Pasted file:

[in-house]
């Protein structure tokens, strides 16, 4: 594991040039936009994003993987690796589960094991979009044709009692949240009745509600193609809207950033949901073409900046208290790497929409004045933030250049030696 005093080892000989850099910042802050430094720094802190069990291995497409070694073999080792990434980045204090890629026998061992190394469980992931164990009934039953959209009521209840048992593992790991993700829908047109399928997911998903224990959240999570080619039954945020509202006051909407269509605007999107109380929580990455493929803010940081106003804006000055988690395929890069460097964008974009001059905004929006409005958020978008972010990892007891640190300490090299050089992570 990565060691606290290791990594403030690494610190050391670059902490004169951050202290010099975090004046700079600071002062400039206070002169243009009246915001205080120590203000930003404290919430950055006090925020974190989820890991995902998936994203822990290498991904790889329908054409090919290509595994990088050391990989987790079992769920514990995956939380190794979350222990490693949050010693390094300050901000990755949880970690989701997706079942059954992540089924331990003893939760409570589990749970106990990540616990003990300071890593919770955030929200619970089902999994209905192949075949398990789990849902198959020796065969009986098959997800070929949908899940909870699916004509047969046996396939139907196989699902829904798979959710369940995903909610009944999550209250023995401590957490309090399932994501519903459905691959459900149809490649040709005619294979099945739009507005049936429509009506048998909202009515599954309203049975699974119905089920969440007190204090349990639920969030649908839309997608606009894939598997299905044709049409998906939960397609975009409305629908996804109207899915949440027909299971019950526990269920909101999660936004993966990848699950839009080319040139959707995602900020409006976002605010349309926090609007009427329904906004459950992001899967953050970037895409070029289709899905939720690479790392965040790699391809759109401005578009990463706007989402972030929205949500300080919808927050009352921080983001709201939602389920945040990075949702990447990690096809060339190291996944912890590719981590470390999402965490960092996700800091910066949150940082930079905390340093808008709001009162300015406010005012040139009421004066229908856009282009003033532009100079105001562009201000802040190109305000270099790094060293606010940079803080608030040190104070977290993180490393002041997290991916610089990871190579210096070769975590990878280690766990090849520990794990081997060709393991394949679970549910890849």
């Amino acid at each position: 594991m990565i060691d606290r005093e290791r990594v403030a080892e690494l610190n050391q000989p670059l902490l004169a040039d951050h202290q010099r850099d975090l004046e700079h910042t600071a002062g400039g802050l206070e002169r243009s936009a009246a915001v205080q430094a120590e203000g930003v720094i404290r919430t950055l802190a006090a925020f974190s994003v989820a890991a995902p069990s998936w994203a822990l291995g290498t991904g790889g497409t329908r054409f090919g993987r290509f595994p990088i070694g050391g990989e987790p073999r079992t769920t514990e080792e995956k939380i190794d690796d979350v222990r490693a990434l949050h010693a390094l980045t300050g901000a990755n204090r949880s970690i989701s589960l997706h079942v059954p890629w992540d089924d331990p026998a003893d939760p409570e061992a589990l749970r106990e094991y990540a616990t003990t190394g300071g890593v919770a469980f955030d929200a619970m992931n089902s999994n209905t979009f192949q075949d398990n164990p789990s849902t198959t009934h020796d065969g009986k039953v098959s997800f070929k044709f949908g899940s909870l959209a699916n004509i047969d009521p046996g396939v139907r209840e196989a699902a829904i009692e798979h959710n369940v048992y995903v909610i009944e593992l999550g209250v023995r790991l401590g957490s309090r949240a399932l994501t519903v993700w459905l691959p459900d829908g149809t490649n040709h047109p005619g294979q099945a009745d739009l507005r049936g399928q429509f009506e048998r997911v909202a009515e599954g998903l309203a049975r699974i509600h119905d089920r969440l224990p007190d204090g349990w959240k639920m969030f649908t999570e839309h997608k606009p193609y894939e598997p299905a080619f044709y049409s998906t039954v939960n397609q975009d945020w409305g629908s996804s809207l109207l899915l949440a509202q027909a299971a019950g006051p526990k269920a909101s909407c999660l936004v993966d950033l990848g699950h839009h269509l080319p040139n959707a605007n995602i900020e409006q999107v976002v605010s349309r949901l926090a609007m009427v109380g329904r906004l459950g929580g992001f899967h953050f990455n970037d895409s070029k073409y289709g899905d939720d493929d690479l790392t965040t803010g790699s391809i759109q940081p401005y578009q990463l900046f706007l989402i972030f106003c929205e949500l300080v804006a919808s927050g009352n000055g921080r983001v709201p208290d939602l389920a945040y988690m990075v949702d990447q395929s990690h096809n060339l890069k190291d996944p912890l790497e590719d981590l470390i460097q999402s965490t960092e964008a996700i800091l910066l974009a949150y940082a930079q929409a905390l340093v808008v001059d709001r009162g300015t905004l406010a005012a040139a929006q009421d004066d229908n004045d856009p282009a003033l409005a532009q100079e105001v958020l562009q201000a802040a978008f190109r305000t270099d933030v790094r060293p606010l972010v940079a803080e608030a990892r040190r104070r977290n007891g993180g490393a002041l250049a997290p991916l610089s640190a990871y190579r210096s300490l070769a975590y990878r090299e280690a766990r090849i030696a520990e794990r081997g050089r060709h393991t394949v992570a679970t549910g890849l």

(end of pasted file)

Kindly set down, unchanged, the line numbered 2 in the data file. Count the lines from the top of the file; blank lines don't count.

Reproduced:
């Protein structure tokens, strides 16, 4: 594991040039936009994003993987690796589960094991979009044709009692949240009745509600193609809207950033949901073409900046208290790497929409004045933030250049030696 005093080892000989850099910042802050430094720094802190069990291995497409070694073999080792990434980045204090890629026998061992190394469980992931164990009934039953959209009521209840048992593992790991993700829908047109399928997911998903224990959240999570080619039954945020509202006051909407269509605007999107109380929580990455493929803010940081106003804006000055988690395929890069460097964008974009001059905004929006409005958020978008972010990892007891640190300490090299050089992570 990565060691606290290791990594403030690494610190050391670059902490004169951050202290010099975090004046700079600071002062400039206070002169243009009246915001205080120590203000930003404290919430950055006090925020974190989820890991995902998936994203822990290498991904790889329908054409090919290509595994990088050391990989987790079992769920514990995956939380190794979350222990490693949050010693390094300050901000990755949880970690989701997706079942059954992540089924331990003893939760409570589990749970106990990540616990003990300071890593919770955030929200619970089902999994209905192949075949398990789990849902198959020796065969009986098959997800070929949908899940909870699916004509047969046996396939139907196989699902829904798979959710369940995903909610009944999550209250023995401590957490309090399932994501519903459905691959459900149809490649040709005619294979099945739009507005049936429509009506048998909202009515599954309203049975699974119905089920969440007190204090349990639920969030649908839309997608606009894939598997299905044709049409998906939960397609975009409305629908996804109207899915949440027909299971019950526990269920909101999660936004993966990848699950839009080319040139959707995602900020409006976002605010349309926090609007009427329904906004459950992001899967953050970037895409070029289709899905939720690479790392965040790699391809759109401005578009990463706007989402972030929205949500300080919808927050009352921080983001709201939602389920945040990075949702990447990690096809060339190291996944912890590719981590470390999402965490960092996700800091910066949150940082930079905390340093808008709001009162300015406010005012040139009421004066229908856009282009003033532009100079105001562009201000802040190109305000270099790094060293606010940079803080608030040190104070977290993180490393002041997290991916610089990871190579210096070769975590990878280690766990090849520990794990081997060709393991394949679970549910890849």